Solar Farms Banned!
In recent news, some solar farm projects have been rejected for environmental reasons! Bear with me a while.
In 1815, William McVoy petitioned the Spanish governor for a grant of land at Chinmele. The grant was first denied because that area was listed as Indian lands. McVoy’s countered, “What Indians?” The Indians had seen the Spaniards, like McVoy, moving up from the south and the Americans moving in from the north, with Andrew Jackson just being an overall pain, so they had left Chinmele. McVoy got his grant and set off a land rush over the next 5 years.
Among the restrictions on a land grant, usually 800 arpents or several hundred acres, were that you would keep the land for yourself, you would inhabit and you would cultivate within two years. That’s the deal Juan Malagosa agreed to when he got a grant at Chinmele in 1820. Almost immediately, he “flipped” the land to American Andrew Mitchell. Methinks this was a prearranged deal. Everybody knew that Spain’s grip on La Florida was slipping and by 1821, Florida was welcomed to the USA, where it would remain for 40 years.
Andy Mitchell built a mill and seemed to do well, cutting timber on the public land above his mill. The thing about trees is that when it rains, the leaves soften the impact of the rain drops and the leaves on the ground act like a sponge. Water is absorbed into the earth and aquifers are replenished. Andy’s mill did well until a big rainfall came to the rolling hills above the mill and the runoff rushed down and blew out his dam. Some dam failure modes make it impossible to rebuild.
Fast forward to the 20th century. 1948. Chinmele is now known as McDavid, Florida, and Claude Welch is building a mill just downstream from Andrew Mitchell’s. Claude was a real go-getter, one of the first in the area to have running water (from a water-powered pump) and electricity (from a Delco-Light). The gristmill down the road in Bogia was closing, so Claude bought the turbine and stones from the Franklin Mill up in Brewton, Alabama. I’m guessing Claude liked his cornbread made with fresh meal. Everything was going well with the new dam and the mill house was constructed. However, up on the hill, Florida Pulp and Paper Company, new owners of the land, clear cut all the pines up there and the rains came. Once again, Mitchell Creek flooded and blew out Claude’s new dam. It was a small breach, but too expensive to repair and today there is barely any sign of it. Are you starting to see a pattern?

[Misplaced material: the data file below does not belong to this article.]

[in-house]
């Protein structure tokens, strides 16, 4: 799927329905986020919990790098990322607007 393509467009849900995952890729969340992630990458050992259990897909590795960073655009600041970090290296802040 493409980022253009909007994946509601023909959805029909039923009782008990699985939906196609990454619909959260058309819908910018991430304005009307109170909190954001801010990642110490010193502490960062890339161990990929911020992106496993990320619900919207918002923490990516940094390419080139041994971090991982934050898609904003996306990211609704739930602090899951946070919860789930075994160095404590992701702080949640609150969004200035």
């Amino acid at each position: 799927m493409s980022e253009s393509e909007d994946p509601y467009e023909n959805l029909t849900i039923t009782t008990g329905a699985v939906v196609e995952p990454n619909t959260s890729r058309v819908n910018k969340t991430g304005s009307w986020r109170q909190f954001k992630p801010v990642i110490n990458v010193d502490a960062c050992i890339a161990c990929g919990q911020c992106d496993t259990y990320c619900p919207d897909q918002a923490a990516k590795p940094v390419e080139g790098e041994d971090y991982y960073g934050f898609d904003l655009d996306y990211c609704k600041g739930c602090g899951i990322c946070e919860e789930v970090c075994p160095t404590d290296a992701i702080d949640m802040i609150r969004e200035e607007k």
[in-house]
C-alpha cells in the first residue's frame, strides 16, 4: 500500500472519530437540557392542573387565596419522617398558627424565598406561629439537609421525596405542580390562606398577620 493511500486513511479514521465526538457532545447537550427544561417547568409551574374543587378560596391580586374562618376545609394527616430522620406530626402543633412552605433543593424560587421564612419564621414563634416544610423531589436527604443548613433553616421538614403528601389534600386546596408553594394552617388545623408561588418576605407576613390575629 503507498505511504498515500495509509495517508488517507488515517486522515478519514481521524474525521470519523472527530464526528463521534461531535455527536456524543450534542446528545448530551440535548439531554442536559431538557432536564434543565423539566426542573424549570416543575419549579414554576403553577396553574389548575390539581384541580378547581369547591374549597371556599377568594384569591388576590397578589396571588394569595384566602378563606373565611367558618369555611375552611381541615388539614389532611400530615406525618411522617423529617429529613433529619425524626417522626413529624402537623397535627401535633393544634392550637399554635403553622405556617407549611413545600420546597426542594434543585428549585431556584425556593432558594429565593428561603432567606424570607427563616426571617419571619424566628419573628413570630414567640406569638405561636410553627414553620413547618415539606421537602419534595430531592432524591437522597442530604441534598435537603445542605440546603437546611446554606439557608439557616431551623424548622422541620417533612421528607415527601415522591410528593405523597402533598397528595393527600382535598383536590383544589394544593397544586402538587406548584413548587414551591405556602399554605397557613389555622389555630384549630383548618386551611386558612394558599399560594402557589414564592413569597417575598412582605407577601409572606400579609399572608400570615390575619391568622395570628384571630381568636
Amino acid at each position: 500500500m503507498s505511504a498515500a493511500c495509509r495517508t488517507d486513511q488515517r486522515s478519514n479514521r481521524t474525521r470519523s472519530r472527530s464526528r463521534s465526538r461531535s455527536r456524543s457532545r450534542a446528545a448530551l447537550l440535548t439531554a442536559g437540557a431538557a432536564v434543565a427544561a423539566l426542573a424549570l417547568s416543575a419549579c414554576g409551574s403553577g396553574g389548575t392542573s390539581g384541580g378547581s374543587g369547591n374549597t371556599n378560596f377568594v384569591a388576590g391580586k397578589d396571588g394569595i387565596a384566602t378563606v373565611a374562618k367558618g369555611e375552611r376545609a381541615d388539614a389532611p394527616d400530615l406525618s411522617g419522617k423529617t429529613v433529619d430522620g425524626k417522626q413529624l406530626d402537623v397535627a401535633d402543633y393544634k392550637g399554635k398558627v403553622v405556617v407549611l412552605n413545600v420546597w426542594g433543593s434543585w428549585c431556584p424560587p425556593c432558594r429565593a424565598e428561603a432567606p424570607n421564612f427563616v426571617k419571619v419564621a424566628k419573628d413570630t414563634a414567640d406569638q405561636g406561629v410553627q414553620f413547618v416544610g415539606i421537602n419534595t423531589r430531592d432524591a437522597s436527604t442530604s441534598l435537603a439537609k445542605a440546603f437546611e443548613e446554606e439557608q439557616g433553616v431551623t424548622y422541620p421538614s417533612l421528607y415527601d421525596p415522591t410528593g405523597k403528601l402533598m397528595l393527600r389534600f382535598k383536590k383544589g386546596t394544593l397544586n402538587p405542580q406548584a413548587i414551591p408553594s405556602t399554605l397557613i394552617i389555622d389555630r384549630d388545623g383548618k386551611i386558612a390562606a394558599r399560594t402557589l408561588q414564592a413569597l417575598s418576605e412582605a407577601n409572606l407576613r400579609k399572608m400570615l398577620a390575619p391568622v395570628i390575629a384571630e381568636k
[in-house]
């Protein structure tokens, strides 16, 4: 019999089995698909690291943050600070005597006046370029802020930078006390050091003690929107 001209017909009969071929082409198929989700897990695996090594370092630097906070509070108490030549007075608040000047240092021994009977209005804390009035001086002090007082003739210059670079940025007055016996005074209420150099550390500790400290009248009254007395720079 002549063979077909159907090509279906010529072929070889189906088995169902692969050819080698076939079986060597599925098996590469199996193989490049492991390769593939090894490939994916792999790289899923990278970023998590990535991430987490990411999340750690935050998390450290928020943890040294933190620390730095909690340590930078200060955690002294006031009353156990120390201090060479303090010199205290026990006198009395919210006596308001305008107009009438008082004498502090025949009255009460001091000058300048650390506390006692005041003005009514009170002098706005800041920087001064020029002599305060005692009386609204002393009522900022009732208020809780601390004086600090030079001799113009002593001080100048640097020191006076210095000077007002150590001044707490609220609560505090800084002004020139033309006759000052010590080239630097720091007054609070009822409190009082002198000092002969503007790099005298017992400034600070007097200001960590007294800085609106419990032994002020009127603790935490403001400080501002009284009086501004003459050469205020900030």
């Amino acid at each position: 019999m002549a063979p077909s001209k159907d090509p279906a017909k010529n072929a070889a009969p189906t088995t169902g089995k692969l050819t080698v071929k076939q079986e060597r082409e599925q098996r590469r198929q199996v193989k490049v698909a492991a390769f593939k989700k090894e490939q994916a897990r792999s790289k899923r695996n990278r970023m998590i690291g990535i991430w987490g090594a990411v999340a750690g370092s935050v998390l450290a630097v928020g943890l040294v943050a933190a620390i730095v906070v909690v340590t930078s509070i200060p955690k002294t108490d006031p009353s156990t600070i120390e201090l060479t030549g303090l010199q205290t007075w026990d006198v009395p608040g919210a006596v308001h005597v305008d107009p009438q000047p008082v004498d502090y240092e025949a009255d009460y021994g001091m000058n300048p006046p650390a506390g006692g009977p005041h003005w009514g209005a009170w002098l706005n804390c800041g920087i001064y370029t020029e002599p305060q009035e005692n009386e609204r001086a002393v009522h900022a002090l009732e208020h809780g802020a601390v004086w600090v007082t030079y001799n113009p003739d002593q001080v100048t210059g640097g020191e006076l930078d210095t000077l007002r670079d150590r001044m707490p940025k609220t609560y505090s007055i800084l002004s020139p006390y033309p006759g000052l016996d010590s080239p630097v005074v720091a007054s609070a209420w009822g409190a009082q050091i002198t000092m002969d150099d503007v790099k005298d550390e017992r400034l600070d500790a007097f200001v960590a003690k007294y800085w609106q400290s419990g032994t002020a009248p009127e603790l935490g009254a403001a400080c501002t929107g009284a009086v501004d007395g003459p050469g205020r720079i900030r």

Fast forward again to the 21st century. Next Era Energy wants to build a solar farm on the hill. Surveys, studies, archaeological assessments and environmental reviews all pass muster and the trees are all cut off so that 600 acres of solar panels can be installed. And then it rains…
It has been a while since anyone has built a dam, but every time it rains a river of mud flows down Bogia Road toward the Baptist meeting house. Drive carefully. Next day, the bobcats come out (the stubby metal kind) come out and attempt to drag the lost acreage back up the hill. Grass is planted, terraces are formed and hay bales and mud fences are staked out. Eventually they’ll get it under control.
So, you see, there can be environmental consequences of trying to save the environment with solar. Since the Cotton Creek plant was put in, two more have been placed in our county. That’s 1800 acres of rolling hills lost to agriculture and forestry and now needing constant attention until the erosion is under control.
Now, I am all for solar. I have my solar and I have a financial interest in Next Era, but I think we need to be careful. One study I’ve seen declares if we just cover roof tops with solar we’ll have enough to go around. Amazon, WalMart and other companies with big stores and distribution centers are adding solar to their roofs at no additional demand on land. How about parking lots? A lot of people just leave their cars running to keep them cool while shopping here in Florida. Imagine having the parking lot at WalMart or Home Depot shaded with a solar canopy! Canals are being covered with solar, with the added benefit of reduced evaporation. There are plenty of ways that solar can be deployed without taking over croplands or causing environmental problems.
There has been a huge rush to deploy solar and I think the rush is a big part of the problem. Solar and wind only provide about 20% of US power, so hopefully lessons will be learned from these early installations will be applied to improve things in the future. And localities that have banned or limited solar projects can get the power they need without causing havoc.–Neal
P.S. Paying attention to history can help avoid making the same mistakes over and over again, but it seems history has been on the back burner here in Chinmele, 32568. My cohorts and I have been on a documentary and archaeological quest for the history of this little town. Pass by on US 29 and about all you will see is the church, Post Office, the firehouse and the store. We’ve found railroads, sawmills, potsherds and lithics, cemeteries, a camp meeting ground, a quarantine camp, hotels and remnants of Andrew Mitchell’s occupation. In the early 1960s, a gentleman was building a house on the edge of the Hot Pond, aka Lake Chinmele, when a group of Indians arrived by canoe, went to a specific spot and dug up the ashes of their ancestral council fire. They left, never to be seen there again. About a century and a half after McVoy declared the land abandoned by the Indians, the Creeks apparently made it official. Yeah, I know. Sometimes John talks about fish in his blog, so I get to talk about history every once in a while.